In following segments, we will apply the tools and techniques of program and project management to developing a New Copernican Model and faster than light technology for a starship.  Selecting appropriate tools and techniques to apply depends on the type of project we are administering or managing.

Developing the best assessment possible of this project is the focus of our next installment of Warp Drive Development: Project Typology Assessment.

Sunday, March 27, 2011

How a Typical Liberal Supports U.S. Military Empire

In a piece in the New York Times, Gregory Johnsen demonstrates how intellectual liberals typically justify military imperialism on behalf of their own societies.  There can be little doubt that such justifications are never acceptable when invoked by others. 

The author calls attention to his position and NYT article in another blog, explaining that "the US can no longer put its momentary security interests ahead of its values in Yemen."

The author has a conception of “US values” that appears profoundly disconnected from both the long-standing US government strategic priorities and our current political realities.
  
In the NYT’s piece, Johnson states: “The United States and its international allies will have a limited window of opportunity to get things right in Yemen.” Note the presumption that meddling in Yemen is a responsibility of the US, as if Yemen were a vassal state. The conceptualization that the US effectively owns the world does appear deeply ingrained throughout the domestic mass media and intellectual culture. Government policy papers justify the principle quite explicitly as correct and proper.

AFAICT in this case however, the author shows no appreciation of the mandatory obligations upon US policy-makers to please the gigantic, politically invulnerable arms industry, which needs terrorist enemies, wars, and oppressive governments to secure profits (if not survival) for their corporate members. Other organizations require security for accessing markets, obtaining resources, or using locations on terms and conditions more favorable than that which democratic societies can guarantee. US government interests therefore, lie in providing an appearance of supporting democracy for marketing and PR purposes, while undermining it in practice in favor of security for business. The overwhelming advantages available from such an approach, despite the inevitable risks of an occasional 9-11 attack, are irresistible and rational to those who seek to maximize profitability and market share, most prominently in our culture: semi-capitalist corporations.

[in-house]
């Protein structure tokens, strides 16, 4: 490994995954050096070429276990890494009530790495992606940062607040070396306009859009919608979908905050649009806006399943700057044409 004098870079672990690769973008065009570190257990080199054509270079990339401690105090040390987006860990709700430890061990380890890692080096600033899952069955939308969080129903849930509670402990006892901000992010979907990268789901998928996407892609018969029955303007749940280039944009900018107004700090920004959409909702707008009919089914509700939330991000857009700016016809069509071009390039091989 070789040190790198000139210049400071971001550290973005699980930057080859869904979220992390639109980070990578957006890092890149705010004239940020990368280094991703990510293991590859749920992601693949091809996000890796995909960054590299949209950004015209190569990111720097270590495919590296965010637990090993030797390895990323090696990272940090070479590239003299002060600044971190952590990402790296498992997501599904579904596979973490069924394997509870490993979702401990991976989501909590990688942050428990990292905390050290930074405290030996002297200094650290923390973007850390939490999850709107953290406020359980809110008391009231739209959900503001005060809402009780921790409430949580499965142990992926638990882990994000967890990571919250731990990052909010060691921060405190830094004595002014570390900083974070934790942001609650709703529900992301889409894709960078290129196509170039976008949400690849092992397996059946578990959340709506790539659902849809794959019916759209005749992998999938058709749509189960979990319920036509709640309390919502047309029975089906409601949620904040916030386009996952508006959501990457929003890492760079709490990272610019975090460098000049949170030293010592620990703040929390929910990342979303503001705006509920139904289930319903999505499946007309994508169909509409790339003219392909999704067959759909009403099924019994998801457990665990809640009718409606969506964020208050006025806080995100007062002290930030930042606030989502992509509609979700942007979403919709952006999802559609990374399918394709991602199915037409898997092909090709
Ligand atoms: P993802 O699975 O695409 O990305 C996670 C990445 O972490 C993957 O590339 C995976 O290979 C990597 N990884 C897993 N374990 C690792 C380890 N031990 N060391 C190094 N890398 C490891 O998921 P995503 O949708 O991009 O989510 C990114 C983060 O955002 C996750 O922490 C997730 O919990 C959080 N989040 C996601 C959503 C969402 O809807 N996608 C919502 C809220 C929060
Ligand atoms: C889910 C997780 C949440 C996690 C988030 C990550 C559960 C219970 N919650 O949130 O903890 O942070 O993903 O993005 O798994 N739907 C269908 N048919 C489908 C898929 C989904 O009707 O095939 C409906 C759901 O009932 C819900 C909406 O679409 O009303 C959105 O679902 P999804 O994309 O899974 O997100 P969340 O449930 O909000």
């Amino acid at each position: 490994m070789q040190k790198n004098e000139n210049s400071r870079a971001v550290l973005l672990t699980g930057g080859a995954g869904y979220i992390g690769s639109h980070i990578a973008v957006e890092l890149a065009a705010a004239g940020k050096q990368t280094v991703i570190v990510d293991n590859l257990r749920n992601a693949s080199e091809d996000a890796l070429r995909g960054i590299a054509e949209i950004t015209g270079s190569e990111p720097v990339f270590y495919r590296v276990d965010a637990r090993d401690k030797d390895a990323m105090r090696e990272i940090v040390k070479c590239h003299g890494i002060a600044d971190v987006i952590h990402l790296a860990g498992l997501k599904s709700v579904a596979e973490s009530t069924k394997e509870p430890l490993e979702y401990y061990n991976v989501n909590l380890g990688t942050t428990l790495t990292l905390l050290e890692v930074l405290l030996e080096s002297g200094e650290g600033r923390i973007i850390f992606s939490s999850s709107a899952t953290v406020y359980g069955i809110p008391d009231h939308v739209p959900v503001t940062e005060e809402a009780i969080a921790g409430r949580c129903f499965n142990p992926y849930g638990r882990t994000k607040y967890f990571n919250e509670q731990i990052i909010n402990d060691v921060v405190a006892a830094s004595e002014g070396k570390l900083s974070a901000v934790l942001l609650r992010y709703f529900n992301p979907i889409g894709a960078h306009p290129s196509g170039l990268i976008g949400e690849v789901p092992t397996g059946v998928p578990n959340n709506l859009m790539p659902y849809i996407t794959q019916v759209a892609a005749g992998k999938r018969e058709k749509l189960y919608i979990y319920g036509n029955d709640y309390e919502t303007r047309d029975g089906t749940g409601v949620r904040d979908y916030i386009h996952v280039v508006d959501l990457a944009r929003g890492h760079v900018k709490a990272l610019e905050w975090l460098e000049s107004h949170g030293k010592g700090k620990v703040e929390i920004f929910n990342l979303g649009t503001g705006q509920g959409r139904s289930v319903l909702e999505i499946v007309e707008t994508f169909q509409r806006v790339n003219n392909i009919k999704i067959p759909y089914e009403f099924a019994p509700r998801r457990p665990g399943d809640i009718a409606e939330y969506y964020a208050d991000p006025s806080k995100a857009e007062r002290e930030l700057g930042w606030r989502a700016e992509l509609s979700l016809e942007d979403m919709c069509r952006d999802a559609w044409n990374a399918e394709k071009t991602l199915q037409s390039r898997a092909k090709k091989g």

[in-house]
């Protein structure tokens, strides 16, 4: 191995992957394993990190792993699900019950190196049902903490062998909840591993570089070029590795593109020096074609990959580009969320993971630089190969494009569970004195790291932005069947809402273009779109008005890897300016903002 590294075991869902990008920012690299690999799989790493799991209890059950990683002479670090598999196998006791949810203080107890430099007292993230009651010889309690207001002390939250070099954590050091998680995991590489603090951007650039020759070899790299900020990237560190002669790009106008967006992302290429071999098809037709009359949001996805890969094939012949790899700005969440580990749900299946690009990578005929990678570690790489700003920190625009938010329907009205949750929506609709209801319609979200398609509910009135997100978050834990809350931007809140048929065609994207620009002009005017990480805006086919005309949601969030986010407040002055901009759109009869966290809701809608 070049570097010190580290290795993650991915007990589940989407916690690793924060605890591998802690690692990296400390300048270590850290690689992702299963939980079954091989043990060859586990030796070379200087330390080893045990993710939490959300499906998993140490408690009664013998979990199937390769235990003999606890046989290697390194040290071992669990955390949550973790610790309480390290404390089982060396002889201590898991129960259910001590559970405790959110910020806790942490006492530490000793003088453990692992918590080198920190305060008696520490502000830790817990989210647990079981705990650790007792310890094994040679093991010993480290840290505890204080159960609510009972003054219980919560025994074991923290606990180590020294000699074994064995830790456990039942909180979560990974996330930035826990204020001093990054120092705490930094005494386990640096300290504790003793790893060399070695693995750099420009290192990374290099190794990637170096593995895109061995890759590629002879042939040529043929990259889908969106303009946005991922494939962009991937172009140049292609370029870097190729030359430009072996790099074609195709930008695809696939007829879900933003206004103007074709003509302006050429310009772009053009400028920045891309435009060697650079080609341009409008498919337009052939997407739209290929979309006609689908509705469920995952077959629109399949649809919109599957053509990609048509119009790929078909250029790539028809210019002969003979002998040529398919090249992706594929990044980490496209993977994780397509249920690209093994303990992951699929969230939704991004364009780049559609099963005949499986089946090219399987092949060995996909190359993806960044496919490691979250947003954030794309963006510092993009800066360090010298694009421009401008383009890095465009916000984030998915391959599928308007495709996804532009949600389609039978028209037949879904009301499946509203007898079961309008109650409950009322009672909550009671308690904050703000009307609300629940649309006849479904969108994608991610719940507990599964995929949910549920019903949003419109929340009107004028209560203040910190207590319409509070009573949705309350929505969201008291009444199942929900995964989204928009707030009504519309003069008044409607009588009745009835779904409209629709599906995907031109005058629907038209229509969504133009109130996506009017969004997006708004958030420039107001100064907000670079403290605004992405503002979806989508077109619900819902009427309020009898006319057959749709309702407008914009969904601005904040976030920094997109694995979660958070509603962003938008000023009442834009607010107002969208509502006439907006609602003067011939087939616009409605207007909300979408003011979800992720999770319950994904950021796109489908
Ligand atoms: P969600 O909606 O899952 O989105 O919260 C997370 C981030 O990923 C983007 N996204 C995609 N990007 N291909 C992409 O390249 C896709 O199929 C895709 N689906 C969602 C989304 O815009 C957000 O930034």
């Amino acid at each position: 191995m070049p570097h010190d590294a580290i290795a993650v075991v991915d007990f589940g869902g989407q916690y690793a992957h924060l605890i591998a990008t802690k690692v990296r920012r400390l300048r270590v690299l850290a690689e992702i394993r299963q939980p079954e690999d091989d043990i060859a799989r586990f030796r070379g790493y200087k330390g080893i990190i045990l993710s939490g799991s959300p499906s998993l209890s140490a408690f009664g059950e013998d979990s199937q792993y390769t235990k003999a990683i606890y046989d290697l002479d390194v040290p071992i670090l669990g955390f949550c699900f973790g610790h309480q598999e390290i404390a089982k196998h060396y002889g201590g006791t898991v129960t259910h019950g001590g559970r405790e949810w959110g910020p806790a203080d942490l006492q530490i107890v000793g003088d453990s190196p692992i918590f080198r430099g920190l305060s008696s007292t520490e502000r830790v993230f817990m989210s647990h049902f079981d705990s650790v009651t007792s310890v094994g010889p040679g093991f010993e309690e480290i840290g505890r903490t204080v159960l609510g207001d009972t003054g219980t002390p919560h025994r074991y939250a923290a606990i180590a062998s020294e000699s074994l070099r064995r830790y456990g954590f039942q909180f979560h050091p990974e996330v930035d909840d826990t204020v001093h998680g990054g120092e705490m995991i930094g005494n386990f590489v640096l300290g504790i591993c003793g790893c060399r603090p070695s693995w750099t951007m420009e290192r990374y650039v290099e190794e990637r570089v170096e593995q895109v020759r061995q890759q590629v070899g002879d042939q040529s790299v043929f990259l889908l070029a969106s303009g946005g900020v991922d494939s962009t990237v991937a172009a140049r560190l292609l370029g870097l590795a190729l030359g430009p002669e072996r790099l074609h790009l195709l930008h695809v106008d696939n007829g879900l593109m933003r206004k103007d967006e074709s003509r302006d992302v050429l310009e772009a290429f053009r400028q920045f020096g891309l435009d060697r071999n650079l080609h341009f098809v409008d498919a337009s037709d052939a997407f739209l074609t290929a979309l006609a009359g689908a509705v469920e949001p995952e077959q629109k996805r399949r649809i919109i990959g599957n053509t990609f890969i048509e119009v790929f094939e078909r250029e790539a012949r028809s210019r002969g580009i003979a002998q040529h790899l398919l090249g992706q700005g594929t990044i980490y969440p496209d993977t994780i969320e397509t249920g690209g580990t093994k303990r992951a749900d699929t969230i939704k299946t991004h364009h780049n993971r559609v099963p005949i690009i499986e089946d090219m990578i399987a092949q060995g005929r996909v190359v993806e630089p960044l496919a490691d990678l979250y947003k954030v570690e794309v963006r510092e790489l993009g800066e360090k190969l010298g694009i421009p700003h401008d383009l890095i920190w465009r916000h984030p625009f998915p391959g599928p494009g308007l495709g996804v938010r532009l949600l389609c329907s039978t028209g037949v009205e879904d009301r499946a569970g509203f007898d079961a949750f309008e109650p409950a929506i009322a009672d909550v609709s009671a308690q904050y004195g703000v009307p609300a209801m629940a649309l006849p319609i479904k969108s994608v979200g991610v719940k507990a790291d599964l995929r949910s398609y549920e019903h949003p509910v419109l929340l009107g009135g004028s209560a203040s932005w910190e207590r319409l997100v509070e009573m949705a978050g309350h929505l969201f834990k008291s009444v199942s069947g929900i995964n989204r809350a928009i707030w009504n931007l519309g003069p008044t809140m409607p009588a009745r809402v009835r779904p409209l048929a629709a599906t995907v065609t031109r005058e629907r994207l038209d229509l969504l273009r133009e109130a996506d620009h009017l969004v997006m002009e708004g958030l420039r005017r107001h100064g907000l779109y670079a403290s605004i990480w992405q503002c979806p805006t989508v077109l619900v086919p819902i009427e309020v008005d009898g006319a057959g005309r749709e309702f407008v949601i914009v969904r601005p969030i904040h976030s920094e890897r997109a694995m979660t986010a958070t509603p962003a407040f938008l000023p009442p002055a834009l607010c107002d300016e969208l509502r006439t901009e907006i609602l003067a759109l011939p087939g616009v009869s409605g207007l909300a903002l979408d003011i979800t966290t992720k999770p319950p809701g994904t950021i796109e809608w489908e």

Urging development aid as a “strategic investment to defeat the current generation of terrorists and to prevent the formation of future ones” seems indistinguishable from utopian propaganda, based on the recommendation’s disregard for feasibility, and its value in providing comfortable “we tried” reassurances of the US’s noble “values”, even as the author notes the huge allocation disparity between military and humanitarian resource. Might such allocation be considered evidence of US values? I think it is, at least it seems a much better indicator of priorities than official proclamations, which are always virtuous.

Since the driving forces of official US policy also happen to be the businesses that provide ad revenue and profit to the NYT, serious analysis of, and outrage against the root causes for such widespread and unnecessary death and suffering will remain comfortably unexamined in their pages for the foreseeable future, although this should not be considered anything unusual, as similar dynamics operate upon all organizations in the mass media.

Tuesday, March 1, 2011

Impeachment for Gov. Walker Out of the Question?

Not that democrats are any better, but the naked deliberateness of this  Tea-publican deception is amazing. 

The New York Times this morning carried this ad: